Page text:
Congressman Elton Gallegly today voted against the automaker bailout bill.
"This bill does not require union members or union leaders to cut pay or benefits. It sets up an auto czar with unlimited control over the American auto industry and with no congressional oversight. It requires a plan to restructure instead of requiring the Big Three to actually restructure and become competitive expeditiously. It also provides federal loans with no collateral for the taxpayer," Gallegly said. "It is poorly conceived and instead of saving the American auto industry, it dooms it.
"The labor unions have priced American workers out of the competitive market. As long as foreign car makers can assemble a car less expensively than American auto makers, foreign companies will sell more cars. No one likes to talk about a pay cut for American workers, but the alternative is to lose the jobs altogether. First, the union bosses should be forced to take pay and benefit cuts, and union dues should be reduced and returned to the workers to lessen any pay cuts they would have to endure," Gallegly said.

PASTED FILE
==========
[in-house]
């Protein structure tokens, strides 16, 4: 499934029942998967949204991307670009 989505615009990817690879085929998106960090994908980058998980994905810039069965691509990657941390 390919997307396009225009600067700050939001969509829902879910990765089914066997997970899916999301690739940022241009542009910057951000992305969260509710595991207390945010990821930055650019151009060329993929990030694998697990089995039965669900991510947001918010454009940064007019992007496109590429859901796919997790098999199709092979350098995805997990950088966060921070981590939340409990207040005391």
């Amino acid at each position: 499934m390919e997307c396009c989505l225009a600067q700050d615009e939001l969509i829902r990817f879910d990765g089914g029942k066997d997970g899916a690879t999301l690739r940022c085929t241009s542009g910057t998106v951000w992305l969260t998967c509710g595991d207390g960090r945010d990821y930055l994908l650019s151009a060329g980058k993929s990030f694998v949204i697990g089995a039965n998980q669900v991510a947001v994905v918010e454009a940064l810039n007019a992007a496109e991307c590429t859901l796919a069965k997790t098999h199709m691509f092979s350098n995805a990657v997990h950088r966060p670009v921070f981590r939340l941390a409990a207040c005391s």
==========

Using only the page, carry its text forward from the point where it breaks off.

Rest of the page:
"This is a union protection plan. It alone dooms the American auto industry because it places the unionswhich are a large part of the problemoutside of the solution," Gallegly said.
In addition, the auto czar created by the bill would be appointed by the President and would not be subject to confirmation or oversight by Congress. The bill allows the czar to decide what he or she likes about the auto makers' restructuring plan and gives the czar complete authority to accept or reject the plan. Only if the czar rejects the plan would it come back to Congress.
The bill requires the auto makers who take part in the plan to submit their restructuring plan by March 31, 2009, instead of requiring them to actually have the restructuring plans in place by March 31. Some industry executives have suggested in public statements that the companies could be competitive by 2012.
"This guarantees the auto makers will be back asking for more bailouts for at least another three years with no benchmarks or deadlines for them to actually restructure," Gallegly said. "This is not in the best interest of the car makers, the workers or the taxpayers."
While the plan calls for the American taxpayer to obtain stock in any auto maker that takes part in the bailout, the stock would be worthless if the auto makers fail, which is guaranteed by this plan, Gallegly said.